Acne affects self-confidence of many teenagers, survey finds

Growing up can be hard for any teenager without the added stress of acne. Sadly acne affects around 80% of adolescents aged 13-18 years at some point. Three out of five teenagers surveyed by the British Skin Foundation said that the biggest impact acne has on their lives is a fall in self-confidence.

Dr Anjali Mahto, Consultant Dermatologist & British Skin Foundation spokesperson explains:

Acne is a disorder of the pilosebaceous unit in skin, which is composed of a sebaceous gland (oil producing gland), hair follicle, and hair. Acne develops due to a complex interaction between excess oil production, bacterial proliferation, and “sticky” skin cells lining the hair follicle, which lead to inflammation.

Acne can have a number of appearances. It can present as a combination of comedones (blackheads and whiteheads), pus-filled spots (pustules) or deep painful red cysts. Its severity can vary from a few spots on the face, neck, back and chest to a more significant problem that may cause scarring and profound impact on self-confidence.

Despite acne being so common, there are still many misconceptions that surround it. Myths include that acne sufferers are dirty or don’t wash properly, that their diet is poor or that they will ‘grow out of it’. These myths play a huge part in the stigma surrounding the condition and the perception of it by non-sufferers.

In fact, British Skin Foundation statistics show that teenagers with acne can often be bullied by friends, family and even people they don’t know.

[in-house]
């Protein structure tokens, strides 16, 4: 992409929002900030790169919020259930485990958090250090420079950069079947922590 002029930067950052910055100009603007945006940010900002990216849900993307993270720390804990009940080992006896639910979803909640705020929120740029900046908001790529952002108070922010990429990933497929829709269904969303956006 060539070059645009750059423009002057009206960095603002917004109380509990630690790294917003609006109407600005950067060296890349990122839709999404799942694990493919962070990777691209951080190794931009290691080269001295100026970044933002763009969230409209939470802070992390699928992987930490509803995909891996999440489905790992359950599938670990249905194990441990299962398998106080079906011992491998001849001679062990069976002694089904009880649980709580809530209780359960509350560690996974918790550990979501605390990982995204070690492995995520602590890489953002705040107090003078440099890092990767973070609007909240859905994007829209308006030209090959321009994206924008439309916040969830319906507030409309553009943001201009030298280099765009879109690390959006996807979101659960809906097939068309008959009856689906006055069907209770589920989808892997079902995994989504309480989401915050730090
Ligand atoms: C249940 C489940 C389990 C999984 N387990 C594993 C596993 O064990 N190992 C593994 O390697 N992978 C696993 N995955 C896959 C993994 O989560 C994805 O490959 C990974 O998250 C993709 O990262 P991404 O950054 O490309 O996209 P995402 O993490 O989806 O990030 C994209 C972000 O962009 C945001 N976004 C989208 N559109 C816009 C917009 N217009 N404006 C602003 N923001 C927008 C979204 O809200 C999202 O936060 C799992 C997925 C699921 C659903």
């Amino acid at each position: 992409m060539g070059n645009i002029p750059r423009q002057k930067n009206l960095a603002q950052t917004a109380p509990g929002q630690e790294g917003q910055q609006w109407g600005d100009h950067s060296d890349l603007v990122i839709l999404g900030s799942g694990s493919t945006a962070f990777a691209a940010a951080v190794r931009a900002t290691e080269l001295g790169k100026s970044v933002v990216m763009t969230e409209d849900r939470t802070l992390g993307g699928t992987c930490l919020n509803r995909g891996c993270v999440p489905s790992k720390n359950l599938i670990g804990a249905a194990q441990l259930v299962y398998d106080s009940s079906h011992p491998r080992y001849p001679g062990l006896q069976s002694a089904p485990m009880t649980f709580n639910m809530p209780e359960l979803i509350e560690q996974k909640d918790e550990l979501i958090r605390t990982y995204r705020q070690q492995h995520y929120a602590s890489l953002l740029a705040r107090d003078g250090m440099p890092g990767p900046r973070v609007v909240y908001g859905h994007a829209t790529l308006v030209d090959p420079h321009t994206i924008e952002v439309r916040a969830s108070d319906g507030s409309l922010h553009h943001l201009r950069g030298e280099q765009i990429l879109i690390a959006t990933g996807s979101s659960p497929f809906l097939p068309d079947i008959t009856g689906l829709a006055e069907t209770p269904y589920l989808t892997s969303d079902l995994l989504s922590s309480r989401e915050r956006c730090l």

Our survey of 10-18 year-olds with acne found that

  • 62% reported being verbally abused by friends, family or a person they know because of their acne
  • 40% reported being verbally abused by a member of the public due to their acne
  • 46% reported being bullied regularly due to their acne

Worryingly, this can lead to thoughts of self-harm or even suicide.

  • 19% have contemplated suicide due to their acne, with another 4% actually attempting suicide
  • 19% have considered self-harm  and a further 16% have actually self-harmed

More positively, our survey discovered that almost half (48%) of 10-18 year-olds surveyed rely on their family for support for their acne.

It also revealed that over half (52%) of those surveyed have tried five or more treatments for their acne.

The British Skin Foundation’s Dr Anjali Mahto explains:

Acne, for the majority of people is a treatable skin disorder, and having suffered with it myself, I really do feel that no one should just have to live with it. A good dermatologist can offer a large number of potential treatments that can be tailored to the individual. Unfortunately, the skin is such a visible organ, that it's only natural that self-esteem is so closely tied to it.

People do underestimate acne and the impact it has on those suffering with it. I think these results highlight that acne should be taken far more seriously. It is important to seek help and advice early before scarring (be that mental or physical) develops and request referral to a dermatologist if treatments aren't working. We also need to investigate the psychological burden of this further.

Top tips for combatting acne by Dr Mahto include:

  • Cleanse your face twice a day with a face wash designed for acne-prone skin. Products that contain salicylic acid and zinc may be beneficial. Exfoliate your skin weekly – this will remove the upper layer of skin cells, resulting in a brighter complexion and help reduce blackheads
  • Try over the counter acne treatments such as benzoyl peroxide or salicylic acid to apply directly onto spots
  • Avoid heavy cosmetics and products that will block pores and choose items that are oil-free and non-comedogenic
  • See your GP or a dermatologist if your acne fails to respond to these measures, if you notice scarring, or it is starting to affect your self-esteem

Posted in: Child Health News | Medical Research News

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